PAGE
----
AIDS Activist

Dan Turner, 42, a former playwright and actor who helped found the AIDS Foundation, People with AIDS and the AIDS Switchboard, died of the disease June 4 in San Francisco.

Mr. Turner was one of the first two patients diagnosed with AIDS at San Francisco General Hospital in 1982. Over the years he traveled widely, urging others not to give up in the face of the disease. In 1987, he was featured in a televison documentary called "The Fighting Edge," in which experts discussed how people with AIDS could continue to lead productive lives.



Tom Brown, 75, whose long acting career included a 10-year stint as rancher Ed O'Connor on TV's "Gunsmoke," as well as movie roles with such stars as Jimmy Stewart and Tyrone Power, died of cancer June 3 at a hospital in Woodland Hills, Calif.

His career spanned 73 years, starting as a child sensation who appeared in highly visible advertisements personifying the Arrow Collar Boy, the Buick Boy and Buster Brown. His motion picture credits included "Buck Privates Come Home" with Abbott and Costello, "Navy Blue and Gold" with Jimmy Stewart and Lionel Barrymore, "Sergeant Madden" with Wallace Beery and "In Old Chicago" with Tyrone Power and Don Ameche.


New York Legislator

Daniel L. Burrows, 83, one of New York's first black state legislators and a political mentor of his son-in-law, New York City Mayor David N. Dinkins, died of cancer June 3 at a hospital in the Bronx.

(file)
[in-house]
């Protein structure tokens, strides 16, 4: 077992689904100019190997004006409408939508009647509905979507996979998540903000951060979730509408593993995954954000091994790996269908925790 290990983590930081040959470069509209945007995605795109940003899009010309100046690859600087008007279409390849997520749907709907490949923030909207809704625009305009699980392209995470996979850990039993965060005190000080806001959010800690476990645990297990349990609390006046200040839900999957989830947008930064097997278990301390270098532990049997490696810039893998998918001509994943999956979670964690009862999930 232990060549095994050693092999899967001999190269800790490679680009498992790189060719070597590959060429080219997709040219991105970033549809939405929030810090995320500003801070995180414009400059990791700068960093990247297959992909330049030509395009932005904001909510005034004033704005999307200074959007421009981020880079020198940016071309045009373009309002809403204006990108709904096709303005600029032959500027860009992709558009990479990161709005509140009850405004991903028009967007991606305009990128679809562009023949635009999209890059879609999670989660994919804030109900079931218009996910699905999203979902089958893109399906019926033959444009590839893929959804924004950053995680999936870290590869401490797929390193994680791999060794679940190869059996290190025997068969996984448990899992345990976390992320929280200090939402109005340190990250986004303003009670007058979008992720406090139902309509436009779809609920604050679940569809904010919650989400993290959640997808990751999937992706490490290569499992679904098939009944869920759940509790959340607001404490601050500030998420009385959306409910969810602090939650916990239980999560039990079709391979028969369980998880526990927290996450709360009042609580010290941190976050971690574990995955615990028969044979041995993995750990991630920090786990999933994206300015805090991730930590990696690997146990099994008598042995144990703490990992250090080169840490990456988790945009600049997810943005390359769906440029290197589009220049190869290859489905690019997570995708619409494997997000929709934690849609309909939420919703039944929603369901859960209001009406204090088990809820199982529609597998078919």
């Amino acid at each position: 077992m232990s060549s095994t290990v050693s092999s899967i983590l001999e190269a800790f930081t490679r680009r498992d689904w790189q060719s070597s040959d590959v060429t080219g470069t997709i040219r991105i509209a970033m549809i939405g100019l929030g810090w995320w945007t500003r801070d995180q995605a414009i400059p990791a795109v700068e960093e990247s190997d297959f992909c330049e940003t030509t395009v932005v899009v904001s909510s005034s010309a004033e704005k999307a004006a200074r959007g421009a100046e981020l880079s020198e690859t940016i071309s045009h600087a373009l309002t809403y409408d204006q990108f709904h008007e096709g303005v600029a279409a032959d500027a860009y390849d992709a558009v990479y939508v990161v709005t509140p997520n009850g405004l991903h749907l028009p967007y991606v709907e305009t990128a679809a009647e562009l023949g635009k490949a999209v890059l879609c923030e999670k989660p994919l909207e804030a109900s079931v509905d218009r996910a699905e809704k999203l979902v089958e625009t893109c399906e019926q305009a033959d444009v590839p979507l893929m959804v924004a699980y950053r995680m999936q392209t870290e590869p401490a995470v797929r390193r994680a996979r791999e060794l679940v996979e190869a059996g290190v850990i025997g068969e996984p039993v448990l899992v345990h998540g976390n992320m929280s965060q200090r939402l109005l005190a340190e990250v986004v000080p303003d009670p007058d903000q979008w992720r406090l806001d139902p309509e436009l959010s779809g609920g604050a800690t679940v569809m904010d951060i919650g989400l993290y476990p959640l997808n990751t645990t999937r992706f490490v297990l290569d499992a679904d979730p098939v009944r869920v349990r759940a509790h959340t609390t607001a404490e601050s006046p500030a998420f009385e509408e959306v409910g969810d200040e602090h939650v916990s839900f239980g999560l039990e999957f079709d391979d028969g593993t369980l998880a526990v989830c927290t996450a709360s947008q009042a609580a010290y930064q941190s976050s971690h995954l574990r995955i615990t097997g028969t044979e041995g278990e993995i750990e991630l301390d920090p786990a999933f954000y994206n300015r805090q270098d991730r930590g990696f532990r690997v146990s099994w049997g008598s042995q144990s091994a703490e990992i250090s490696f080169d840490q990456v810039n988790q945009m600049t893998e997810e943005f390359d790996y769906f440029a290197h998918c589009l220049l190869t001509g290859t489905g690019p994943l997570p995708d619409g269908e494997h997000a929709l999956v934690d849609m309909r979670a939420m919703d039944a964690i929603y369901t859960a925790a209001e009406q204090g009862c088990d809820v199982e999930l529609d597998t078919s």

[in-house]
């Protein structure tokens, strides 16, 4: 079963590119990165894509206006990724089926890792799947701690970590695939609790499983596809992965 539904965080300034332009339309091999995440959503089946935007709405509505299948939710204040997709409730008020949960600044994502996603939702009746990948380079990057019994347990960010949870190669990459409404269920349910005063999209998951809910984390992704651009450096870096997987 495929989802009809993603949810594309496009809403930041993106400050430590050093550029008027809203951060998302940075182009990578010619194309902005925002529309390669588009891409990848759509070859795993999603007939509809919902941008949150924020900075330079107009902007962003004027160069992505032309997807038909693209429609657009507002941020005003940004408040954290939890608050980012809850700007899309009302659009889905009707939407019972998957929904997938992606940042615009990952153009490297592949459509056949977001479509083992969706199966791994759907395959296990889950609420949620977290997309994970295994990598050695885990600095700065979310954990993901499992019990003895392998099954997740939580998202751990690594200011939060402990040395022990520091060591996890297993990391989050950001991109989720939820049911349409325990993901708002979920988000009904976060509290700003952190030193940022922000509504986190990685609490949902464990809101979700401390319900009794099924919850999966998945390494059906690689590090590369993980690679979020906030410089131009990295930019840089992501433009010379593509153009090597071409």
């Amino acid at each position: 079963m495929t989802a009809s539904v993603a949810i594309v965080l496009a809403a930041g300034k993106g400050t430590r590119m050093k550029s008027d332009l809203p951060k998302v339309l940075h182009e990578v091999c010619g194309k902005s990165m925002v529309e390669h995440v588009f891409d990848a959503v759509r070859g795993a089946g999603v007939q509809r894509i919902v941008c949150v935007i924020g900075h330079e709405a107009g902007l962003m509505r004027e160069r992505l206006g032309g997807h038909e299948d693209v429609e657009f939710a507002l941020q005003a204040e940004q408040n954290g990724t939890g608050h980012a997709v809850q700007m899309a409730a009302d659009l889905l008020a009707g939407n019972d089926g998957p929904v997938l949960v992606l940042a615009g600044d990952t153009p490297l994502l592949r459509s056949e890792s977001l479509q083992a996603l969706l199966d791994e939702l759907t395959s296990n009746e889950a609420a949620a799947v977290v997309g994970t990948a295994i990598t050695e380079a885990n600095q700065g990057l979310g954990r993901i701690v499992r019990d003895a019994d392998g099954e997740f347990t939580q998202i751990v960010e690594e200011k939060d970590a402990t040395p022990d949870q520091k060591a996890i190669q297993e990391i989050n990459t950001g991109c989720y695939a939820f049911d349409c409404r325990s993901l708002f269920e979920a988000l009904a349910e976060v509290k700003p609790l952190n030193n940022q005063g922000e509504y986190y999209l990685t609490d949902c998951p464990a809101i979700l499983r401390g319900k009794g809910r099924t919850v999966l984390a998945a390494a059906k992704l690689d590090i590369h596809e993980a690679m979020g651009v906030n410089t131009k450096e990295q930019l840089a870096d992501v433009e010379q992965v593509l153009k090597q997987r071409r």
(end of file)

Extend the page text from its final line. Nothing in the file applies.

Mr. Burrows became one of the state's first black assemblymen in 1939 and served three two-year terms, through 1944. He later helped found the United Mutual Life Insurance Co.


Big Band Baritone

Art Lund, 75, a popular baritone of the Big Band era whose recording of "Blue Skies" was a hit throughout the 1940s and who later was a frequent guest on such TV series as "Gunsmoke," "Police Story," "The Rockford Files," "Little House on the Prairie" and "Daniel Boone," died of cancer May 31 in Salt Lake City.

Tall, with rugged good looks under a mop of blond hair, he made a career in films, on stage and in television. But his recordings of "Blue Skies," "My Blue Heaven" and "Mam'selle" became the foundation of a career that had begun in the late 1930s with the Benny Goodman band.


Baltimore Police Chief

Edward J. Tilghman, 55, who served two years as Baltimore police commissioner before retiring in July 1989, died of a brain tumor June 3 at his home in Baltimore.

He joined the Baltimore police in 1957 and rose through the ranks. He was appointed commissioner in 1987. He was a past president of the Maryland Chapter of the National Organization of Black Law Enforcement Executives.


Republican Official

Roger Allan Moore, 58, a Boston lawyer and former general counsel of the Republican National Committee, who had been board chairman of National Review magazine since 1960, died of cancer June 4 at a hospital in Boston.

He was RNC general counsel from 1981 to 1989, and also had served as general counsel of the 1984 and 1988 Republican National Conventions.

He was head of the 15-member delegation appointed by President Reagan to observe the 1987 Haitian presidential election.